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100 Streets is London Tapestry With Some Ragged Threads 

The lives of three strangers occasionally intersect in 100 Streets, a British multi-storyline (melo)drama opening Friday at the Cedar Lee. Idris Elba and Gemma Arterton star in the film directed by TV vet Jimmy O'Hanlon.

Elba is Max Moore, a former British rugby captain now running a foundation which bears his name. He is as suave and as hunky and as frequently tuxedoed as ever. After a fling with the nanny, his wife Emily (Gemma Arterton) has cast him out; she's decided to get back into acting to "keep her off the happy pills." Max, who misses his wife and two children, drifts into drug and alcohol abuse.

A cabby named George (Charlie Creed-Miles, who plays Billy Kimber in Netflix's Peaky Blinders) and his wife Kathy (Kierston Wareing) are trying to adopt a child. But a few incidents of football hooliganism in George's past stall their application. Kathy prepares for a charity run.

Kingsley (Franz Drameh, CW's The Flash) is a young gangbanger who's fed up with the violence of the streets; its literal dead end looms. After an altercation at a club, he is sentenced to community service. There he meets Terrence (Ken Stott), who inspires him to embrace his artsier side.

The film bops among these three storylines, but the connective tissue is flimsy. The title is intended to connote a certain area of London, presumably, and the stories are perhaps meant to show the diversity and breadth of life's challenges within a confined space. If this is true, the physical space is ill-defined, or at least it seems that way for viewers (like me) unfamiliar with London's geography. The film opens and closes with shots of the same bridge on the Thames — an entrance and exit? — but if the entirety of the film transpires within a single neighborhood, it isn't clear. The only direct connection between characters is Terrence, who's background in the theater facilitates an eventual meeting.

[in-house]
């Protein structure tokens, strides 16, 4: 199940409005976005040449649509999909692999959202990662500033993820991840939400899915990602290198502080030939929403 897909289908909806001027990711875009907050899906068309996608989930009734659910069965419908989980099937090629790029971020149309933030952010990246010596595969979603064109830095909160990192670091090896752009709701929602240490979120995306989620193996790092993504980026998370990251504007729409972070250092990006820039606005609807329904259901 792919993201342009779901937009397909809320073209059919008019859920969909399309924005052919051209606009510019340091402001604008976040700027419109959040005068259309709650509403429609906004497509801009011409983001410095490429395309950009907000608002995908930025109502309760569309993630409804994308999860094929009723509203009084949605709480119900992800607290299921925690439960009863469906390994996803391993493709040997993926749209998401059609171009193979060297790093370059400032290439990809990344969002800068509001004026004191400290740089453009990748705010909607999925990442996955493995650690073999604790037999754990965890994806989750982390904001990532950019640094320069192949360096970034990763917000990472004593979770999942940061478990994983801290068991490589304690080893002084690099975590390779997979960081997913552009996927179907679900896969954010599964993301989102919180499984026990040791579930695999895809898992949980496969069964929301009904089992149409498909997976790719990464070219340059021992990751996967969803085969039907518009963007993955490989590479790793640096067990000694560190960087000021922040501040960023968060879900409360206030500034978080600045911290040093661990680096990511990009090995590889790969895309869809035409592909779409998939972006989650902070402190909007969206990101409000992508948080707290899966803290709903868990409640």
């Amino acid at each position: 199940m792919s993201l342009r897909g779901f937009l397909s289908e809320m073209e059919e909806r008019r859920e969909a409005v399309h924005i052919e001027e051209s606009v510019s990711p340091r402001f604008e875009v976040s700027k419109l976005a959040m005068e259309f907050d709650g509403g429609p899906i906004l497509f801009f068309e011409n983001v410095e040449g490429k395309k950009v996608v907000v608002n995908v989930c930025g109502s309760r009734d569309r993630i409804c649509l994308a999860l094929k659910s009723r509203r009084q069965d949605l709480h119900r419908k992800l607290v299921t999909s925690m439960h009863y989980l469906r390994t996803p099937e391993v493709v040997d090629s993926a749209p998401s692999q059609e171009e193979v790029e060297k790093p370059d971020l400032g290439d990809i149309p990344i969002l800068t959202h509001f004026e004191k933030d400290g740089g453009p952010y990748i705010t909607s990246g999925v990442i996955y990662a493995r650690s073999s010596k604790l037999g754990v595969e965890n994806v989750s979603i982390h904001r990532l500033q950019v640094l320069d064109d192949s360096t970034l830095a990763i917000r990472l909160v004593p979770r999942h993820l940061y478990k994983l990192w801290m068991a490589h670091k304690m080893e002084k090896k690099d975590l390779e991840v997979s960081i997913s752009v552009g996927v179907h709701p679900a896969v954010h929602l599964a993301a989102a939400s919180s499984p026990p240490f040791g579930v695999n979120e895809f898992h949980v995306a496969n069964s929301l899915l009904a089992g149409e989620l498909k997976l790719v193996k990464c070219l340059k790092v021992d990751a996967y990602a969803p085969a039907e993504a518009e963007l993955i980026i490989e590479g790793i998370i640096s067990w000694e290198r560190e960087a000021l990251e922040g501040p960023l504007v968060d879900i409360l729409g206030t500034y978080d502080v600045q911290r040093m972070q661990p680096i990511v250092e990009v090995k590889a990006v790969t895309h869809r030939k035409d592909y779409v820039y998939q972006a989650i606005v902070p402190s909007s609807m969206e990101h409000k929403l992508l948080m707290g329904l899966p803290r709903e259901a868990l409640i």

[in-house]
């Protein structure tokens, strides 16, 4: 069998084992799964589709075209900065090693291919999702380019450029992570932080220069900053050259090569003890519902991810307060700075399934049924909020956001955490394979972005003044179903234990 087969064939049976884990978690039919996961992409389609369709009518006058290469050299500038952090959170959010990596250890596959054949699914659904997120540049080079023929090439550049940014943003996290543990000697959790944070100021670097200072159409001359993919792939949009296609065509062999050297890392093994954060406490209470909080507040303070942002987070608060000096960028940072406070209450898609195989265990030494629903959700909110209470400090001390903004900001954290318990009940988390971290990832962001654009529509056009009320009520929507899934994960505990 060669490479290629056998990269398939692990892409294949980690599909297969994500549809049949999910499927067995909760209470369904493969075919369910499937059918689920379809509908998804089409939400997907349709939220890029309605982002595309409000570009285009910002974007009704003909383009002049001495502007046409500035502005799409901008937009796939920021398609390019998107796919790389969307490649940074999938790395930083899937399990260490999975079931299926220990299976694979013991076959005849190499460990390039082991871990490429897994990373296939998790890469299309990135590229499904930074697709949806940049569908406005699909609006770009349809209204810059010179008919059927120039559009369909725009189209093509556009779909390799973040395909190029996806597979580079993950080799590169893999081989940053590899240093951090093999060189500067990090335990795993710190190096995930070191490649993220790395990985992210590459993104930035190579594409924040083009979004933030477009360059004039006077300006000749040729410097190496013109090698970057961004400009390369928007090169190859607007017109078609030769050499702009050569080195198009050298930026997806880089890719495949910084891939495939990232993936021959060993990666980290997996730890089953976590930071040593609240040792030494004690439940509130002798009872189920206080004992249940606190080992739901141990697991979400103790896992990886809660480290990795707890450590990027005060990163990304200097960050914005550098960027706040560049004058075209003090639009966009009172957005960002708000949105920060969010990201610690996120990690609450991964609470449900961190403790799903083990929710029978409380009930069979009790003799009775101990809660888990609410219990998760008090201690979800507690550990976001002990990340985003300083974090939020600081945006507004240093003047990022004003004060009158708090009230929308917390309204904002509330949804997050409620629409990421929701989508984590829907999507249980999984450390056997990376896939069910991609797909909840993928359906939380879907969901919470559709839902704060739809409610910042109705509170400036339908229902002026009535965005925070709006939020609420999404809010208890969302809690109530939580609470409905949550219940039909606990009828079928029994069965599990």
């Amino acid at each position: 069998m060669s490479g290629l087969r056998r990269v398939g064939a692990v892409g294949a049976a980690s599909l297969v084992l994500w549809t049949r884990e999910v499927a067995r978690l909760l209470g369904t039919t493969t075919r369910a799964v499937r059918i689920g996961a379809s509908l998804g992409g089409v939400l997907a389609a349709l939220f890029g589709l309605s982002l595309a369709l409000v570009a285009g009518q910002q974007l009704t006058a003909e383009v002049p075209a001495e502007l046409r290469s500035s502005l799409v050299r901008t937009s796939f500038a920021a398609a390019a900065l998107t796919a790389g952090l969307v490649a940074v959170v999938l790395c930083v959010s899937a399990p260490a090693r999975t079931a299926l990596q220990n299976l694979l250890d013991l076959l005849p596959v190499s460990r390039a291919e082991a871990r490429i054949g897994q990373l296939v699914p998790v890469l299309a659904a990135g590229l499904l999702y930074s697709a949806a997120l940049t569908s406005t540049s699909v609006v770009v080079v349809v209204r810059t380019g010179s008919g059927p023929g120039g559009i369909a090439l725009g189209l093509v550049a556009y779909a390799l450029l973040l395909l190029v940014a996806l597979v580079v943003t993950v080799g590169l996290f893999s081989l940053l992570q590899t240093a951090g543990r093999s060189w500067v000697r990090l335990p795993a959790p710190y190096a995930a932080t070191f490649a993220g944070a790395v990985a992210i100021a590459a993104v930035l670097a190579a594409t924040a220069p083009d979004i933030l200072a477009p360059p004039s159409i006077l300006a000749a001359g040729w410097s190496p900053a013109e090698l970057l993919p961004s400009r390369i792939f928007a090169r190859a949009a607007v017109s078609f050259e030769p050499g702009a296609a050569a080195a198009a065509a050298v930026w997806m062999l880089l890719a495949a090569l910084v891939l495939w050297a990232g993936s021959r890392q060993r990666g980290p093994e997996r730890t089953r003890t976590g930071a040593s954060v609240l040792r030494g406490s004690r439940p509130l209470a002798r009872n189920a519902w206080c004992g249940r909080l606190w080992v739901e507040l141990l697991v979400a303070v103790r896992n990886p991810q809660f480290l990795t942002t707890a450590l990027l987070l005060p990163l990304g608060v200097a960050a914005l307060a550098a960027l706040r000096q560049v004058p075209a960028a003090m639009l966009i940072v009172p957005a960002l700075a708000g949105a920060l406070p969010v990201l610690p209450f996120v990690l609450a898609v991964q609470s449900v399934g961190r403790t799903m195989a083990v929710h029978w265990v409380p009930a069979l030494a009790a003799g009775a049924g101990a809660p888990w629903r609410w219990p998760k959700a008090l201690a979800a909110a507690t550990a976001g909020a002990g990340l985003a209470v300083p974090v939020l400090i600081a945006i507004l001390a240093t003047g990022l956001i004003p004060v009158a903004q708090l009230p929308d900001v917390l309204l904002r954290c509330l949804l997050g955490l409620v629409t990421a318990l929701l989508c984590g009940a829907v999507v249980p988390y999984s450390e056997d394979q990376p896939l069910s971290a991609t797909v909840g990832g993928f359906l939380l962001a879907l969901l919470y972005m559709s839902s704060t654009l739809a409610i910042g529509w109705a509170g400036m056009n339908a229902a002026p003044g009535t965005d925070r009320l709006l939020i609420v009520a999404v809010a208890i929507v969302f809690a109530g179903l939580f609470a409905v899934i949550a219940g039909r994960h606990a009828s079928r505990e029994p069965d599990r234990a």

Individually, the performances and stories have their moments. In particular, there's Drameh as Kingsley, who recalls the same cockney street culture we saw in Attack the Block (which launched the career of The Force Awakens' Jon Boyega) — "bruv" and so forth — and who has one or two impressive scenes in confrontation with the gang's ideological opposite. Kingsley is something of a Stringer Bell (Elba's character on HBO's The Wire) who would rather make money than engage in gang warfare.

Though both Elba and Arterton are fine, their story is pure rote melodrama, every beat anticipated. Viewers can envision much better movies unfolding (without the extraneous cabby storyline) involving dynamics between Max Moore and Kingsley.

As it stands, the third act "revelations" are weak. Each story builds to an over-the-top climax that, once again, would be credible individually. But when all three occur simultaneously, with zero impact on the others, one wonders at the purpose.

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